A couple of years ago, I wrote about real-life writing groups. This summer, I’m involved in three different writing groups. The RL one is still going, though at least for the summer we’ve ditched the facilitator and are managing just fine on our own (and again, I wonder if getting us to that stage was one of the secret goals). There is one other person in that group who works on literature not so very far away from mine, and she and I can be very useful to each other as “real” readers, people who might run across each other’s work as we do our own research. The others have no real clue about our topics, but the effort of answering their very basic questions often produces insights that are worth writing down.
Then there are two online groups, the Stupid Motivational Writing Group organized by Jonathan Mayhew, and the one organized by Notorious Ph.D. and ADM. Jonathan’s just has members posting their weekly goals, and then reporting on how they did in the past week. The medievalists’ group also does that, but in addition the hosts ask thought-provoking questions about writing-related topics: what you did when you got scooped, how to get back on track with a laid-aside project, how you like to organize your time.
All my groups are useful, in their different ways. Weekly check-ins are good. Though the RL group meets weekly, we rarely talk about goals; rather, we discuss whatever piece of writing was submitted for that week, and then whoever is up next briefly introduces what is to come. In that respect, it’s product-oriented. So the Mayhew group is useful in clarifying what I want to do and making me face what happened if I haven’t done it.
But the medievalists’ group also has that aspect, plus it’s more helpful to me because it is so social. This may be a gendered preference; when I talked about this with Sir John, he said men are more likely to be motivated by the threat of public humiliation if goals are not met, while he thinks women are more motivated by positive social interactions. What matters to me is that I “know” a lot of the people in the medievalists’ group, some IRL, some through their blogs, and I made the acquaintance (whether virtually or RL) before the group started. So I care about their opinions; and I like hearing their responses to the questions (and those questions are a great way to get to know people I didn’t know of before the group started); and I enjoy the feeling of having a lot of company as we work toward our summer goals. And ADM and Notorious are good about giving feedback, too. Even a brief acknowledgement of one’s weekly comment is encouraging. Participants also interact with one another, offering advice on various topics, and I like that a lot.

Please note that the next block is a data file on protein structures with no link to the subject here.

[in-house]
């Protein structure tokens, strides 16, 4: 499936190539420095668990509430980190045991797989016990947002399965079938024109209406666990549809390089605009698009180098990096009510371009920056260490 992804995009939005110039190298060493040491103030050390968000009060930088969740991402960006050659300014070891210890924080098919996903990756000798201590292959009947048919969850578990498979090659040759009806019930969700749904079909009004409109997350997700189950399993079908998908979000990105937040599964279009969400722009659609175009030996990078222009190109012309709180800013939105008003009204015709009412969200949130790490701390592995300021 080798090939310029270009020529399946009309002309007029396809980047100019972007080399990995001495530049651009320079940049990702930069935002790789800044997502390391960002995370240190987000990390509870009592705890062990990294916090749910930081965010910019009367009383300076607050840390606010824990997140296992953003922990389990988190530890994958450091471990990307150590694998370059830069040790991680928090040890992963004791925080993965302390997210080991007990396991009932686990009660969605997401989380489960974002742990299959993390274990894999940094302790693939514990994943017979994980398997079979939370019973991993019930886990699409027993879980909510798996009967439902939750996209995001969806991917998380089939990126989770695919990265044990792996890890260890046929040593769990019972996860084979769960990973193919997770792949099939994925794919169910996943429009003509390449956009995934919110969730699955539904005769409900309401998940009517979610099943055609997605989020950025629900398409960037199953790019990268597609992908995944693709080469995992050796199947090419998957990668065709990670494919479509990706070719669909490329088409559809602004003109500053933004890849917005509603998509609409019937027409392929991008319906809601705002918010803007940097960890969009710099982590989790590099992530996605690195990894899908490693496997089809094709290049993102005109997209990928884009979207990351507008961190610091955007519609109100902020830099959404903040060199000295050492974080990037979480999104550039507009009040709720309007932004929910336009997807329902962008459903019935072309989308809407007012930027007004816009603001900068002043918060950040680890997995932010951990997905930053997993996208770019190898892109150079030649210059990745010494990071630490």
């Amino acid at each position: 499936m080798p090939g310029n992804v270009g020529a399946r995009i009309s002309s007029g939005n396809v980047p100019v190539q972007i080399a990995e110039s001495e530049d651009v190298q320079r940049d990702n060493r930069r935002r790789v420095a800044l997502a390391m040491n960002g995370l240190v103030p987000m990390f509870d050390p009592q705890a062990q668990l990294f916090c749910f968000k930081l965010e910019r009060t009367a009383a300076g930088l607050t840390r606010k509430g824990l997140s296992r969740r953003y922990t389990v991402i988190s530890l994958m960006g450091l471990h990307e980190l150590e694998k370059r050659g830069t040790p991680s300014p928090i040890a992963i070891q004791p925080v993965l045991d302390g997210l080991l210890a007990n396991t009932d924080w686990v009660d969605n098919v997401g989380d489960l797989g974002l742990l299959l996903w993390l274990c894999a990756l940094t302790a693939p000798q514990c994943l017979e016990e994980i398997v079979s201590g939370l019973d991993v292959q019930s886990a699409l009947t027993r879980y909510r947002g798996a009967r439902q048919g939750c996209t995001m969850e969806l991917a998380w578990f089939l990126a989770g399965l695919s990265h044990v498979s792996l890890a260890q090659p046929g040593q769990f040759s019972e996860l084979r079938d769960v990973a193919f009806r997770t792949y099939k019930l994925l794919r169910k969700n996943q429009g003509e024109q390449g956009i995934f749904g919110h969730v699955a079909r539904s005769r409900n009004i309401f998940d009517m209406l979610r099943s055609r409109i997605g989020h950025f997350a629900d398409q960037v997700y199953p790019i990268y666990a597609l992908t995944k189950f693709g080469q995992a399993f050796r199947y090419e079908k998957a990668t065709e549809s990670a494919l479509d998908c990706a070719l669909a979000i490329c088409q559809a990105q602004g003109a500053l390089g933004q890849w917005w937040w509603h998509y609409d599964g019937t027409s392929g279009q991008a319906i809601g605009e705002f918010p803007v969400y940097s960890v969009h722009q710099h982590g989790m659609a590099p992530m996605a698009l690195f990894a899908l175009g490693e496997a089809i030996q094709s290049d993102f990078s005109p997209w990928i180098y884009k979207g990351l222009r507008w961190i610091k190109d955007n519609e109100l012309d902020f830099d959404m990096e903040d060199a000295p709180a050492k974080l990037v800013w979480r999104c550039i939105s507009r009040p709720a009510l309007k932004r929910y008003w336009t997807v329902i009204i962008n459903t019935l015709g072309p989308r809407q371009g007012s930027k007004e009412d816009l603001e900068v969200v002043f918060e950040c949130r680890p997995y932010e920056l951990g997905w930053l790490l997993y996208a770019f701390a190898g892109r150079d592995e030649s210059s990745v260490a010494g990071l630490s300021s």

The Mayhew group just doesn’t have this sort of interaction. I “knew” a couple of people in it before it started, but not so well as I “knew” some of the participants in the other group. I’ve checked out the blogs of some Mayhew-groupers, when they have blogs; and I’ve tried to comment on other people’s posts, to encourage some of the interaction that I like in the other group. But interaction isn’t really happening. The group seems very impersonal. Now, this may be deliberate. It throws people back on their own resources, and I can see the ways that this is a good thing (as I wrote about all the meta-purposes I could see in my RL group, in the post cited above). Writers need to be resilient in various ways, and just as being able to dismiss some comments from my RL group makes me better able not to get bent out of shape about comments received from reviewers, being left alone with my writing (after check-in) may be good for me.
Still, I find it so encouraging to check back to people’s comments in the group run by the medievalists. On a bad writing day, hearing what other people are achieving (or not) makes me want to emulate the currently happy writers, while it comforts me to know that they, too, had their bad weeks. I can easily believe that this is a gendered difference. The odd thing is that so often, I am a guy (don’t ask for directions, more likely to offer advice than just to let someone vent, etc). So I find it strange that when it comes to writing, I’m a girl. If that’s what it is.
Anyway, I want to thank all the organizers of writing groups. Clearly I find them useful or I wouldn’t be signed up for three different ones! Thanks as well to all the participants who make the groups possible. If you don’t have a writing group, allow me to encourage you to organize one; and if you do, I hope you’ll find this post useful. Think about what kind of group you want, and how to achieve that.